⚜ Staying True to Its Culture, Adidas Got 40% of Its Most Impactful Systems Running on Kubernetes in a Year ⚜
⭐ CASE STUDY : Adidas ⭐
"I call our cloud native platform the field of dreams. We built it, and we never anticipated that people would come and just love it."— DANIEL EICHTEN, SENIOR DIRECTOR OF PLATFORM ENGINEERING AT ADIDAS
🔰 What is Kubernetes ??
>> Kubernetes, also known as K8s, is an open-source system for automating deployment, scaling, and management of containerized applications.
It was originally designed by Google and is now maintained by the Cloud Native Computing Foundation. It aims to provide a “platform for automating deployment, scaling, and operations of application containers across clusters of hosts”. It works with a range of container tools and runs containers in a cluster, often with images built using Docker. Kubernetes originally interfaced with the Docker runtime through a “Dockershim”; however, the shim as since been deprecated in favor of directly interfacing with containerd or another CRI-compliant runtime.
Many cloud services offer a Kubernetes-based platform or infrastructure as a service (PaaS or IaaS) on which Kubernetes can be deployed as a platform-providing service. Many vendors also provide their own branded Kubernetes distributions.
🔰 KUBERNETES ARCHITECTURE :
Kubernetes defines a set of building blocks (“primitives”), which collectively provide mechanisms that deploy, maintain, and scale applications based on CPU, memory or custom metrics. Kubernetes is loosely coupled and extensible to meet different workloads. This extensibility is provided in large part by the Kubernetes API, which is used by internal components as well as extensions and containers that run on Kubernetes. The platform exerts its control over compute and storage resources by defining resources as Objects, which can then be managed as such. Kubernetes follows the primary/replica architecture. The components of Kubernetes can be divided into those that manage an individual node and those that are part of the control plane.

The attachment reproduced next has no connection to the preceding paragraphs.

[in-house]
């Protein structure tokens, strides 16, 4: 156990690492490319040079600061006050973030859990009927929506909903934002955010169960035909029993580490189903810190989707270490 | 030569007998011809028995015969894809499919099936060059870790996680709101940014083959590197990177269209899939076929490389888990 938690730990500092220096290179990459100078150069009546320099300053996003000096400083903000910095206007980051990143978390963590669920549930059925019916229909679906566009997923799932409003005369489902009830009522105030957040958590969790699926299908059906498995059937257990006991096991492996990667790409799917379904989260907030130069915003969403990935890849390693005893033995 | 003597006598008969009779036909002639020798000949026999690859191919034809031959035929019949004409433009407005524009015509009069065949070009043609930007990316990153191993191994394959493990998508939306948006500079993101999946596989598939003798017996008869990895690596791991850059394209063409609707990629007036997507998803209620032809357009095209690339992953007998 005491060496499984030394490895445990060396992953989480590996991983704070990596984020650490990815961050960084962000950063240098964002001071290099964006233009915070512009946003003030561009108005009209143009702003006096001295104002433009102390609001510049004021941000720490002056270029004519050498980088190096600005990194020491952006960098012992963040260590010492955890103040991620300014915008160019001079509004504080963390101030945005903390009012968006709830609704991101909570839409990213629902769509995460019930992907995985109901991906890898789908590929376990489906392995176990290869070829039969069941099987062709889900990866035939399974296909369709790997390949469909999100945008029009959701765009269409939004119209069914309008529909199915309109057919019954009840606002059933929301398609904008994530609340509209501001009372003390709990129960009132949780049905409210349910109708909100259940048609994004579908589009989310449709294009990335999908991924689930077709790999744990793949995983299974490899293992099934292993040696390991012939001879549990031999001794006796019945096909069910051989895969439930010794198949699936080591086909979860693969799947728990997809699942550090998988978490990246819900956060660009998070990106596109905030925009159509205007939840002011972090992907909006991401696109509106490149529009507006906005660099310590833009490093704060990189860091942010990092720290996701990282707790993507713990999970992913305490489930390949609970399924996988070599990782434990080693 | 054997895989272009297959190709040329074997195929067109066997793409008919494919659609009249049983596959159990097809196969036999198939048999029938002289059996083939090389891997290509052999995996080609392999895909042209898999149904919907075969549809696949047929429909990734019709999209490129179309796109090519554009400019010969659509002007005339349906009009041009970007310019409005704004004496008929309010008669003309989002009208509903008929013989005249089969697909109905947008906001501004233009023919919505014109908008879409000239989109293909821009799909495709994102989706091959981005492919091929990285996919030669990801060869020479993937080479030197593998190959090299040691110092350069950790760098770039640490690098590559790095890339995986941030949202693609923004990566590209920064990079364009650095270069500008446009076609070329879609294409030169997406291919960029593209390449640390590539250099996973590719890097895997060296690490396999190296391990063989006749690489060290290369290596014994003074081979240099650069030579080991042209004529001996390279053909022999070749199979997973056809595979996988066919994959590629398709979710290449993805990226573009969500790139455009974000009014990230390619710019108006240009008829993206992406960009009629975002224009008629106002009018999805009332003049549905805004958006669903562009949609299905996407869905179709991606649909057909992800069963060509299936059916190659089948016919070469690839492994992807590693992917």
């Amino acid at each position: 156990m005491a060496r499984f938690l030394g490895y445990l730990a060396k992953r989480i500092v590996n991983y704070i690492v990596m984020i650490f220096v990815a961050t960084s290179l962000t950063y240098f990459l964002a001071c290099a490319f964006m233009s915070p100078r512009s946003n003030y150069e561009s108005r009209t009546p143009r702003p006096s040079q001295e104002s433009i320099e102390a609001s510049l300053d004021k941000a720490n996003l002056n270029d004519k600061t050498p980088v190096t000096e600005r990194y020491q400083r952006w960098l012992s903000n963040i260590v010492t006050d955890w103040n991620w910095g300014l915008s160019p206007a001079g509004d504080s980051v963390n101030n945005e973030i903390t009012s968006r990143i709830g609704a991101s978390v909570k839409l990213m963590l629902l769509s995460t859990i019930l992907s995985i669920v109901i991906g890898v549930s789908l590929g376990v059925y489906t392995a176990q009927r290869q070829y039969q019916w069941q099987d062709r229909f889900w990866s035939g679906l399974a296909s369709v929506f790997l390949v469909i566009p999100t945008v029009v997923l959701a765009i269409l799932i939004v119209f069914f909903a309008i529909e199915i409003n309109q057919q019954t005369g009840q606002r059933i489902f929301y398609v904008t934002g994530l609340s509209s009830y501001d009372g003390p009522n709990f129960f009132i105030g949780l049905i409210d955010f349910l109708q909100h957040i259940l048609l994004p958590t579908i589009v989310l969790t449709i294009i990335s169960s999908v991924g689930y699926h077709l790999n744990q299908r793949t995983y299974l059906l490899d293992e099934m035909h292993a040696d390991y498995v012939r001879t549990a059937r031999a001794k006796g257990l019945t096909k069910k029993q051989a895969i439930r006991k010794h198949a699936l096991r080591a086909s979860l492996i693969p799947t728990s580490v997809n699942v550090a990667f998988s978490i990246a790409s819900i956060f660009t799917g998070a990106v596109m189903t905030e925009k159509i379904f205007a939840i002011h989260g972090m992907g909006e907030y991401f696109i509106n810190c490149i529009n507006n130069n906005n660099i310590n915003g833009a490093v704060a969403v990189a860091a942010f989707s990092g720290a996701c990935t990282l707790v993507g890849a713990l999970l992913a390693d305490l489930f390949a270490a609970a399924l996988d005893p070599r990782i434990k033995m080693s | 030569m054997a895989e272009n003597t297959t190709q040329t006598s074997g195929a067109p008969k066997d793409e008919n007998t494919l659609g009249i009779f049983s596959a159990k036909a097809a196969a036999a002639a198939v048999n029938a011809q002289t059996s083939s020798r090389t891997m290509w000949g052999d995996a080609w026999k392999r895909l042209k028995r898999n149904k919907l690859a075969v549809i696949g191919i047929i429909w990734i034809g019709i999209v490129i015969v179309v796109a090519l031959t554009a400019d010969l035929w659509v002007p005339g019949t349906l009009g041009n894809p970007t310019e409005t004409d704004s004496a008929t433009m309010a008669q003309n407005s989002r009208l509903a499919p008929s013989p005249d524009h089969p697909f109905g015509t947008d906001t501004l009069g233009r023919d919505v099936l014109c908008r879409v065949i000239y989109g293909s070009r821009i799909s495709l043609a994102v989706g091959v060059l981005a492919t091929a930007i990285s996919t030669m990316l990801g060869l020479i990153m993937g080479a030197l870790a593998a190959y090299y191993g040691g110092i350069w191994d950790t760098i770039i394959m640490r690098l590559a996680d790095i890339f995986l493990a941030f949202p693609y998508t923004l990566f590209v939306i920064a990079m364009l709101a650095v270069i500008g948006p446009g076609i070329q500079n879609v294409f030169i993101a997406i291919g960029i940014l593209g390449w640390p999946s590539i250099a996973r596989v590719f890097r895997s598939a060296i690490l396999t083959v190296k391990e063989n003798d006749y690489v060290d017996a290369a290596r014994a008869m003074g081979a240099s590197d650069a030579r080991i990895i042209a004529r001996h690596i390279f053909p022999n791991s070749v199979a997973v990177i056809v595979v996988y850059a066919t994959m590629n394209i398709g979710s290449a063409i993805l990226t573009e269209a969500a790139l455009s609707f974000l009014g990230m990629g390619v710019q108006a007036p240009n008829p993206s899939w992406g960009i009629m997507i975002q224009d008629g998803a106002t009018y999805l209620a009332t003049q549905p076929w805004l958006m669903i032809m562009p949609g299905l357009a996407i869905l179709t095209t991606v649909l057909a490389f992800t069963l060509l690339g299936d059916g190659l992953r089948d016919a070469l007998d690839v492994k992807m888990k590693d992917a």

🔰 ADIDAS :
Adidas is a German multinational corporation, founded and headquartered in Herzogenaurach , Germany, that designs and manufactures shoes, clothing and accessories. It is the largest sportswear manufacturer in Europe, and the second largest in the world, after Nike. It is the holding company for the Adidas Group, which consists of the Reebok sportswear company, 8.33% of the German football club Bayern Munchen, and Runtastic, an Austrian fitness technology company.
"For me, Kubernetes is a platform made by engineers for engineers. It's relieving the development team from tasks that they don't want to do, but at the same time giving the visibility of what is behind the curtain, so they can also control it."— FERNANDO CORNAGO, SENIOR DIRECTOR OF PLATFORM ENGINEERING AT ADIDAS
🔰 Adidas runs its e-commerce platform on Kubernetes 🔰
Retail giant Adidas is using a cloud native architecture, underpinned by the CNCF driven Kubernetes system, to support its front-end e-commerce platform, which is now being used at scale for massive events such as Cyber Monday and Christmas.
Daniel Eichten, platform engineer at Adidas, was speaking at KubeCon + CloudNativeCon this week in Copenhagen, where he was joined by Oliver Thylmann, CCO of Giant Swarm, an agency that specialises in Kubernetes deployments in the enterprise. Thylmann and Giant Swarm have been helping Adidas on its journey.